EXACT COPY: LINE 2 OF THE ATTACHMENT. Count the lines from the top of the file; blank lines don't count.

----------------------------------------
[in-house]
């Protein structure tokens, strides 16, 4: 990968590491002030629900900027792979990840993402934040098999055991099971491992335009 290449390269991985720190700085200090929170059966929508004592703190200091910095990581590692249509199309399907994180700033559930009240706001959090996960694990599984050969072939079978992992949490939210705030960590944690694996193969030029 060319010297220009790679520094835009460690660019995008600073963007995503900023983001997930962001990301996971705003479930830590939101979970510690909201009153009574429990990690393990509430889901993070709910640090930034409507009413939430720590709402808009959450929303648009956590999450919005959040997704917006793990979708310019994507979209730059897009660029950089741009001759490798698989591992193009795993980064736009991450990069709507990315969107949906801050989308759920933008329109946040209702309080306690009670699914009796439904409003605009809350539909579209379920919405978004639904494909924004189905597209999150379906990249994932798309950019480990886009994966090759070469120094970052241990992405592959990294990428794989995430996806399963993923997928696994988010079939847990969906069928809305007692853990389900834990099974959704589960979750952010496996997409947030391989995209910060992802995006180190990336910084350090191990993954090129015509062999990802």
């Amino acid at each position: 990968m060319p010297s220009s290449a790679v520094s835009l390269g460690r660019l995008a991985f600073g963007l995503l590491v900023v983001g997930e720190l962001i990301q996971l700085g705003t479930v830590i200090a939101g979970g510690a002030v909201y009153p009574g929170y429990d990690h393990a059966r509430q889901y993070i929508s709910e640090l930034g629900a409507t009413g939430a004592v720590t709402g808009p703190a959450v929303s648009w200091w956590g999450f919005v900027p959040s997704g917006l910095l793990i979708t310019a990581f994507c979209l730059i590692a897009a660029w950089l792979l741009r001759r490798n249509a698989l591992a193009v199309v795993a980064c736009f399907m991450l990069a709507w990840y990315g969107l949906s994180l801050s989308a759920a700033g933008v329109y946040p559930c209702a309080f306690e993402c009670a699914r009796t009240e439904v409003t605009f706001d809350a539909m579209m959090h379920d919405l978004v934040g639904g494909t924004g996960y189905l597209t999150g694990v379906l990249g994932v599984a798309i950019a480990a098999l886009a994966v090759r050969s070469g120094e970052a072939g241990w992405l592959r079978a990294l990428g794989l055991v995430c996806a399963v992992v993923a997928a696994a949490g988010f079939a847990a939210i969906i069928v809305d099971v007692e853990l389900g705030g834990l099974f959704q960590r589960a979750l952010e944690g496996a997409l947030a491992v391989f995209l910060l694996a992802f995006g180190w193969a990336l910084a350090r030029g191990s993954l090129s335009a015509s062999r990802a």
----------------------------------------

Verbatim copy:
């Protein structure tokens, strides 16, 4: 990968590491002030629900900027792979990840993402934040098999055991099971491992335009 290449390269991985720190700085200090929170059966929508004592703190200091910095990581590692249509199309399907994180700033559930009240706001959090996960694990599984050969072939079978992992949490939210705030960590944690694996193969030029 060319010297220009790679520094835009460690660019995008600073963007995503900023983001997930962001990301996971705003479930830590939101979970510690909201009153009574429990990690393990509430889901993070709910640090930034409507009413939430720590709402808009959450929303648009956590999450919005959040997704917006793990979708310019994507979209730059897009660029950089741009001759490798698989591992193009795993980064736009991450990069709507990315969107949906801050989308759920933008329109946040209702309080306690009670699914009796439904409003605009809350539909579209379920919405978004639904494909924004189905597209999150379906990249994932798309950019480990886009994966090759070469120094970052241990992405592959990294990428794989995430996806399963993923997928696994988010079939847990969906069928809305007692853990389900834990099974959704589960979750952010496996997409947030391989995209910060992802995006180190990336910084350090191990993954090129015509062999990802």